Kyiv, July 30, 2015. Agnija Jansone from Transparency International Latvia moderated a roundtable discussion at Ukraine Crisis Media Center on potential opportunities for cooperation between Ukraine and Latvia. Jansone, along with Latvian representatives came to Ukraine to observe the current situation, meet with government officials, human rights activists, and NGOs.
Liga Rudzite, from the Latvian Platform for Development Cooperation (LAPAS) explained that LAPAS brought together over 30 civil society organizations to call attention to anti-corruption, tax justice, global justice, and human rights, all of which LAPAS considers global issues. As part of including Latvia in the global dialogue, LAPAS has identified Ukraine as a priority country to collaborate on anti-corruption and EU integration issues.
Jansone added that corruption is prolific within all levels of society in Ukraine. While speaking optimistically about the Ukrainian government’s attempts to fight corruption, she warned that the Anti-Corruption Bureau is “under a big shadow and there is something going wrong.” Her primary concern lay in maintaining Ukraine’s current momentum in fighting corruption.
Dāvis Landorfs, a freelance journalist drew a connection between corruption and the humanitarian crisis in eastern Ukraine. According to him, charity has been diverted from people in the east to the military and the IDP situation in Ukraine. “It doesn’t take a genius to figure out that the lack of [government] capacity and funds” is related to corruption.
Speaking further on humanitarian issues, Edīte Kalniņa from the European Women’s Lobby discussed her meeting with a women’s rights umbrella organization in Ukraine. She opened with an observation from her visit to an official government building. She said as she entered the building, she observed expensive luxury cars parked at the entrance. She sighted this as a clear sign of government corruption. Kalniņa expressed her hope that in the future, such signs of extreme income inequality would no longer be prolific within the government. She also expressed her enthusiasm for collaboration between Latvia and Ukraine on promoting women’s rights through mentorship of young future leaders.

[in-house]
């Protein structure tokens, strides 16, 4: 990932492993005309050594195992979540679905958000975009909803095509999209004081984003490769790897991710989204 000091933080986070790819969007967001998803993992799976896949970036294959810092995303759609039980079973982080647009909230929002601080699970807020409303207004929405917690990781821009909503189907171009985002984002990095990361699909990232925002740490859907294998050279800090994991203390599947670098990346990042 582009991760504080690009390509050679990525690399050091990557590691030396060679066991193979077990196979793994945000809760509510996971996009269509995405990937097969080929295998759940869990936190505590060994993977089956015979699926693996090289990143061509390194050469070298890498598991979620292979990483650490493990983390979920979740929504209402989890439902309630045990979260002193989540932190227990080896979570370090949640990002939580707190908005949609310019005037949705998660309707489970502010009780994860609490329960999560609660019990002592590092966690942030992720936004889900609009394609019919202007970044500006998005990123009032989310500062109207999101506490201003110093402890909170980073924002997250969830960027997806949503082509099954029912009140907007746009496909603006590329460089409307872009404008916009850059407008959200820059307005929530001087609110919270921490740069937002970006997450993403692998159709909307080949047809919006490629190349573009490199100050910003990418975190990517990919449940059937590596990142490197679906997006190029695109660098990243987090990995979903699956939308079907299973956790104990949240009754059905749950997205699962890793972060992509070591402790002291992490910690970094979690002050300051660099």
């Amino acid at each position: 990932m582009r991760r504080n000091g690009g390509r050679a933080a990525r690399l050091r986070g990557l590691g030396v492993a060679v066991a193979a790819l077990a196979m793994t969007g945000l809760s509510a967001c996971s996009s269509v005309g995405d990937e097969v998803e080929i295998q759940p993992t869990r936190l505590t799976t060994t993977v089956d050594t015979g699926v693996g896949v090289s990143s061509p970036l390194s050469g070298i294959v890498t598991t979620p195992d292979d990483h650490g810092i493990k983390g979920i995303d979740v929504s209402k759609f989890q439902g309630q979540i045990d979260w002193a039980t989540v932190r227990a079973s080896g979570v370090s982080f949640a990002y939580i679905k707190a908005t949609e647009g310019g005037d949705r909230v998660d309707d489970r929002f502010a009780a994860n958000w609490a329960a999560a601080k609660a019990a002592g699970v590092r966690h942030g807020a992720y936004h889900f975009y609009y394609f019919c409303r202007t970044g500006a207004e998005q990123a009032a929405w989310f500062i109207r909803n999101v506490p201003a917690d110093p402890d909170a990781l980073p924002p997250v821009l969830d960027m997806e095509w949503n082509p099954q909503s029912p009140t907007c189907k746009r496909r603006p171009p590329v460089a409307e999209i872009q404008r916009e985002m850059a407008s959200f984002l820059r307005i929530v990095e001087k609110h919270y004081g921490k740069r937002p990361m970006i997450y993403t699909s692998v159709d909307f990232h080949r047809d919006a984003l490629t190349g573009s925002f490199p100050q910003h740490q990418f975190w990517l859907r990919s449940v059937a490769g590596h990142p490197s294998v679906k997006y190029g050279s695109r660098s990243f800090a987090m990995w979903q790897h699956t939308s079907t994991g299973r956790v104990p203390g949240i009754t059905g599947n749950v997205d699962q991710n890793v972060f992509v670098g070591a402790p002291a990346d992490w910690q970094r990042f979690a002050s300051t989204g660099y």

Kalniņa also took the opportunity to draw attention to Nadiya Savchenko, a Ukrainian air force pilot captured by Russian-backed militants and sent to Russian where she has been imprisoned since 2014. Kalniņa cited Savchenko’s situation as a major women’s rights issue.
Agnese Alksne from Corporate Social Responsibility Latvia introduced her organization, saying that its main focus is on sustainability in the context of corporate social responsibility (CSR) in value chains amongst private enterprises. She stressed the importance of collaboration between the Ukrainian government and civil society, as she believes that both parties are working parallel without coordination. Alksne said that while Ukraine knows what reforms to introduce, Latvia could provide expertise to help implement such reforms, especially good governance of state-owned enterprises to help Ukraine enter into international markets.
Liga Rudzite, from the Latvian Platform for Development Cooperation, stressed that rather than taking shortcuts, the Ukrainian government should be the primary party responsible for anti-corruption measures and that Ukrainian civil society should push the government to fulfill its responsibility. She said that there are opportunities for Latvia to support Ukraine with anti-corruption measures on the grass roots level, and especially in e-governance.
Sophia Kovach from Transparency International (TI) Ukraine concluded the roundtable. She said that the Ukrainian government does not have the political will to help NGOs but that there are many encouraging projects throughout Ukraine. She stressed the importance of progress in the public procurement transparency, e-governance, and whistleblowers’ rights. In particular, she discussed TI’s work improving the transparency of public procurement, and launching public campaigns and projects to support whistleblowers to garner support for those who come forward to draw attention to corruption.